Dear Parents and Carers,
I am not a sports fan, but I do enjoy watching Wimbledon and so it was that at 9:30 last night I started watching an enthralling match with Andy Murray which was already in its fourth set. Murray is an interesting character having gone from being reviled for his on-court outbursts to being the darling of the crowds for winning a gold medal in the London Olympics and then Wimbledon in 2013 and 2016.
Murray is now so popular that my son said ‘I love Murray, he’s such a legend!’ I think this has less to do with his sporting prowess than with other aspects of his story with which we can all empathise. We are impressed that he has been in the finals of 11 major tournaments, which is highly unusual for a British tennis player, but what we all relate to much more is the human emotions which he has displayed. There were the tears of relief and joy when he won Wimbledon and then the tears when he broke down having had to pull out of the Australian Open in 2018 because of serious problems with his hip which seemed to put an end to his career.
Since then Murray had undergone various bouts of surgery which have given him a metal hip and he has shown remarkable resilience in fighting to regain some of his former glory. This story of battling against the odds is one which resonates with us and we want it to succeed. It helps that Murray has other admirable traits. He has done a lot of work raising money for charity and he is a champion of the women’s game arguing that women should receive the same prize money as men. Murray has been asked why he doesn’t just retire and stop punishing his body which has been through so much. His reply in a recent article was:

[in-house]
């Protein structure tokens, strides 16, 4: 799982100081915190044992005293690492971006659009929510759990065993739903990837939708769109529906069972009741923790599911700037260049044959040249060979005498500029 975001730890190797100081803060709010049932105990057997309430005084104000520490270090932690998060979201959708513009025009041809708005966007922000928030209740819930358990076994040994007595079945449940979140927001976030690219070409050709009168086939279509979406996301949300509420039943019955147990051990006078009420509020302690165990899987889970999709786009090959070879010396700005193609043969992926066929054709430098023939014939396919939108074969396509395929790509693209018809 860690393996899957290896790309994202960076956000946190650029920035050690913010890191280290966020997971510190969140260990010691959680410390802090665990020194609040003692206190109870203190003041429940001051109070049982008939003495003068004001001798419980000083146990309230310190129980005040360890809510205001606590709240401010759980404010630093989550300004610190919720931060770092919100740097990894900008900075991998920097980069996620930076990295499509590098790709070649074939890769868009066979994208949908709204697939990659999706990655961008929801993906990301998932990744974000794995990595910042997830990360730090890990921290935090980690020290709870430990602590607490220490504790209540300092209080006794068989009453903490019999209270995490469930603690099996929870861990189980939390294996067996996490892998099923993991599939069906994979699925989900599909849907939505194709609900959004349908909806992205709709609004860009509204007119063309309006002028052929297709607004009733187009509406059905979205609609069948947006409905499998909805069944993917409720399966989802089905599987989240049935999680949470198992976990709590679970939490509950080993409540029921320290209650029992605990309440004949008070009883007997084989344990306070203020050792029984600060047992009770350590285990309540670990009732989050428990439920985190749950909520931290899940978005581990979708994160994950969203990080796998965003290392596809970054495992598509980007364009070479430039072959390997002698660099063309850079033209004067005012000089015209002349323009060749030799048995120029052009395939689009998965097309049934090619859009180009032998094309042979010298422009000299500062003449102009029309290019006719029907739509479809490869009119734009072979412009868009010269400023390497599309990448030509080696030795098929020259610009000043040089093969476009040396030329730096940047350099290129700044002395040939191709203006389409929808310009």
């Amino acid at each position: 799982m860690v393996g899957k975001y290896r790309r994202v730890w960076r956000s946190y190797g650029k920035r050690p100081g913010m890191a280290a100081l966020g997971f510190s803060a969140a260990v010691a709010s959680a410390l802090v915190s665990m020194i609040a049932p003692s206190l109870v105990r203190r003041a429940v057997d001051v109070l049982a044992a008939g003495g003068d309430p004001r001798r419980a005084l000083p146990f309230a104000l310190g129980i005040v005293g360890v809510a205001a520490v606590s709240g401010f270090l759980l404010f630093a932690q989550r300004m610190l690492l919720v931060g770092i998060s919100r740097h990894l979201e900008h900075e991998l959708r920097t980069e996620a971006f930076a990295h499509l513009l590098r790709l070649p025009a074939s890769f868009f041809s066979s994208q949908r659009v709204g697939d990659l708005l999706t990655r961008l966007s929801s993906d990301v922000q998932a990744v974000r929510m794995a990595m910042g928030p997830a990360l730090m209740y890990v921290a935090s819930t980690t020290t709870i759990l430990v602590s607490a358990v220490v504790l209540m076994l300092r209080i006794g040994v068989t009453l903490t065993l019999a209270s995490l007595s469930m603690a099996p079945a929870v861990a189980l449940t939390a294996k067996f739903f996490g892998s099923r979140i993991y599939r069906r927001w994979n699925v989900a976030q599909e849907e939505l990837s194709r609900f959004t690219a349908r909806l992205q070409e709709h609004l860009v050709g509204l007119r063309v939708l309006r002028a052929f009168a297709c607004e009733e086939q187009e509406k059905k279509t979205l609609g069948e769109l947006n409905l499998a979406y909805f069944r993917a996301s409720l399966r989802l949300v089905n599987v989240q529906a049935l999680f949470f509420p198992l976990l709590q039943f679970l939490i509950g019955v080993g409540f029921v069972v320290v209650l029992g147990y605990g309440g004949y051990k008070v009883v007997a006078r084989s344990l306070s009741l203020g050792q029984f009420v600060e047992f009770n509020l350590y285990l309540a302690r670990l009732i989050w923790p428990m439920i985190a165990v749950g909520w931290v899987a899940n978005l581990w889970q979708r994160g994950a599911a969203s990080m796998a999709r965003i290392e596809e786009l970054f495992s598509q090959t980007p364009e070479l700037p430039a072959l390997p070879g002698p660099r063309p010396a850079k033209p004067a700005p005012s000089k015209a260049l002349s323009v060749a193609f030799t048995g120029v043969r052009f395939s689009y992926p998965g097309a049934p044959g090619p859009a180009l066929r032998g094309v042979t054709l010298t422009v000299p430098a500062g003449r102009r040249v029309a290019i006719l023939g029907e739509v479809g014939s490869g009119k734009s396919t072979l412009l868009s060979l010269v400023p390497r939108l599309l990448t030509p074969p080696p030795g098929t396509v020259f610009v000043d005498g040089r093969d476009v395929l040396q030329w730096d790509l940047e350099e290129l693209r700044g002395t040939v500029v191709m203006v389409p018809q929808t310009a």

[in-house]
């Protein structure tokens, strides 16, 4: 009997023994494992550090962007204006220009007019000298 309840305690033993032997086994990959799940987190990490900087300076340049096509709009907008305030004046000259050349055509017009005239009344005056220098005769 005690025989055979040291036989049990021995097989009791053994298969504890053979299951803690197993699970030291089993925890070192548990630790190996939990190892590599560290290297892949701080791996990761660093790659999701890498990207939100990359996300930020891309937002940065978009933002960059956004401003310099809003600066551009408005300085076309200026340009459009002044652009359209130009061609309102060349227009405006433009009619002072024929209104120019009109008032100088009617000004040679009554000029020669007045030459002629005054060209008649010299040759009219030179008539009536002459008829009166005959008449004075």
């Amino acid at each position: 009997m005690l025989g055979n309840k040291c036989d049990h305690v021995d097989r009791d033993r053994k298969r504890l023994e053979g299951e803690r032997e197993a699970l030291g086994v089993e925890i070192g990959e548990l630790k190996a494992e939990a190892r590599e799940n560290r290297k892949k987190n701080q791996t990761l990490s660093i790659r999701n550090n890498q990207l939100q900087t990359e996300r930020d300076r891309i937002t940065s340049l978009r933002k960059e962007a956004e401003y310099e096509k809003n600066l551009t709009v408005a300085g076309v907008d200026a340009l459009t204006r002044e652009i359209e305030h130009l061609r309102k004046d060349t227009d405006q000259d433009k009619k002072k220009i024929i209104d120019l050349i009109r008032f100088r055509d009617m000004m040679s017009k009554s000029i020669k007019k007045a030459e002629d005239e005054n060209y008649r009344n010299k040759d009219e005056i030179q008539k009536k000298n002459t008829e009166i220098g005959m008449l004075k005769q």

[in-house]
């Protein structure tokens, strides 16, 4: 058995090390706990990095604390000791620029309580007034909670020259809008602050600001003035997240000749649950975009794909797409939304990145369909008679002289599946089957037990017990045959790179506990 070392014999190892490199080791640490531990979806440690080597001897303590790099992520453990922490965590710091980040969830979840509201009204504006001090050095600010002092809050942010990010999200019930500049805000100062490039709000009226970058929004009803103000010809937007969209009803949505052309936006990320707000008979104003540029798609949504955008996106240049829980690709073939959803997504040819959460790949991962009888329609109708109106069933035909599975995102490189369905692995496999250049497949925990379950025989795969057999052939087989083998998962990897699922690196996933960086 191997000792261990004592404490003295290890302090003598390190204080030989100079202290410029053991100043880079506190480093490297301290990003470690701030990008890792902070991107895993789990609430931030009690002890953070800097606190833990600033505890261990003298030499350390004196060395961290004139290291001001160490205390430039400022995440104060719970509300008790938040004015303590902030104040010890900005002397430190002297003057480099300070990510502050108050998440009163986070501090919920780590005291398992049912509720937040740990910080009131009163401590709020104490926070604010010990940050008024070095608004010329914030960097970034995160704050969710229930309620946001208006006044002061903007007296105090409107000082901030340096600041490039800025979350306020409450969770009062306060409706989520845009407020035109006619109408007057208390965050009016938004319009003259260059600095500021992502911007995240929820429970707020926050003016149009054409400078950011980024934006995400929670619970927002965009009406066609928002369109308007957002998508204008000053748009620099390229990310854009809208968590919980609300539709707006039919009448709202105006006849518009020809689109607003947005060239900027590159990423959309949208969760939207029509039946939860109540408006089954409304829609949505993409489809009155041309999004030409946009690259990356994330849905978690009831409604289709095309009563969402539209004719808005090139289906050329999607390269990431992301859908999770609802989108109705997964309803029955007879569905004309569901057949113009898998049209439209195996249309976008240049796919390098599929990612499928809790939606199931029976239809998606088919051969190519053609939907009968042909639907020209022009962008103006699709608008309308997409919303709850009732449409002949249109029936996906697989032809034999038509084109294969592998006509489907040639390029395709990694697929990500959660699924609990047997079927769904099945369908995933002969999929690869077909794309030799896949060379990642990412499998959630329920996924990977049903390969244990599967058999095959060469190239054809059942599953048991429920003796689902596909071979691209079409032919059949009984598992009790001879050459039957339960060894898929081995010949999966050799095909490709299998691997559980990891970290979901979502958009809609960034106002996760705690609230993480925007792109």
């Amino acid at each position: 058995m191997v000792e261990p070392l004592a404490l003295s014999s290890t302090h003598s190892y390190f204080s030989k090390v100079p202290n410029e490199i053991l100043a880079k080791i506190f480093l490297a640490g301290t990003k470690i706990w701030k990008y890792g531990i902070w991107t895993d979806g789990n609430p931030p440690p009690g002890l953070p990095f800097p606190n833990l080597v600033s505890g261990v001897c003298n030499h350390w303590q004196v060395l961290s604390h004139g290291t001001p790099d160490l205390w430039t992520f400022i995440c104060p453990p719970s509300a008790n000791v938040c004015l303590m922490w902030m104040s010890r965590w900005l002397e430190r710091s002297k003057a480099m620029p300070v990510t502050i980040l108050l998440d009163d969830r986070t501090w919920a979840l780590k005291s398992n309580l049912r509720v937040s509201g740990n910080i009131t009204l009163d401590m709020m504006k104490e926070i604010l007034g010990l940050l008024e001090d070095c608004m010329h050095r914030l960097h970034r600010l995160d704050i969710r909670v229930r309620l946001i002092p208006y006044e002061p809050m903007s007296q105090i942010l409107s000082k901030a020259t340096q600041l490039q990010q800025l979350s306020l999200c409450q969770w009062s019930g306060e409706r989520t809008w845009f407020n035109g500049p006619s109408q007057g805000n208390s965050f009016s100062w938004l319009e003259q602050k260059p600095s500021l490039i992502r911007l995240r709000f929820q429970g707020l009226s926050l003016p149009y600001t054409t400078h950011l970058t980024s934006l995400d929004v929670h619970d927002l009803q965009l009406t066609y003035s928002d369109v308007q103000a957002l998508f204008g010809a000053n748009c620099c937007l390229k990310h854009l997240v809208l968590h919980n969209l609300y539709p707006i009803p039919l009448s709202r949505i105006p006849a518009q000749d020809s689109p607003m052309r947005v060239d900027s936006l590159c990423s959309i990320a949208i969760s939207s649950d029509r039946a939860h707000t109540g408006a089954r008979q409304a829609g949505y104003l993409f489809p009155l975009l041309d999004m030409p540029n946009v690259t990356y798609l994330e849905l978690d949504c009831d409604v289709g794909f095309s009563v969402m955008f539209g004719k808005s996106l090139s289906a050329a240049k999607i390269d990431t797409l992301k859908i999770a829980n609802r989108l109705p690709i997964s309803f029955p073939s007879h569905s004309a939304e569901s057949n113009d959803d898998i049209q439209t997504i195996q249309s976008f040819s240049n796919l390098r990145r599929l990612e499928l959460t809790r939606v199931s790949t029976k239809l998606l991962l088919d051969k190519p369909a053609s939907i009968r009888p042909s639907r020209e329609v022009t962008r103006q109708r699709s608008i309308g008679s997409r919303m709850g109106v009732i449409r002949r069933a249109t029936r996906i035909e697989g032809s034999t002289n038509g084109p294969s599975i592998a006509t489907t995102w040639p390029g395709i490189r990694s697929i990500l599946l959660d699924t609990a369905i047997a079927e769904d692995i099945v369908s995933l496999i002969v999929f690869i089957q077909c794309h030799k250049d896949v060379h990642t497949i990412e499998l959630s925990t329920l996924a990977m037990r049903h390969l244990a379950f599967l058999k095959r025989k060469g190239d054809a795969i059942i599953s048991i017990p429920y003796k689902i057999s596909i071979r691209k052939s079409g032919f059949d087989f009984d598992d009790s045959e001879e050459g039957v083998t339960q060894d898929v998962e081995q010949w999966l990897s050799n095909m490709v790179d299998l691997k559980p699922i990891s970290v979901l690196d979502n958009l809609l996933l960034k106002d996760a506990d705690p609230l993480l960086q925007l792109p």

‘Don’t be sad for me! I like doing this, and I’m choosing to do it. No one’s forcing me.’
Murray is exemplifying a growth mindset which we try to promote in school. He is not letting setbacks stop him from trying but instead he redoubles his efforts to find a way round the problem. He may never be number one in the world again but he has made it through to the third round of Wimbledon (as he has done every time he has entered the tournament) and that in itself feels like a victory.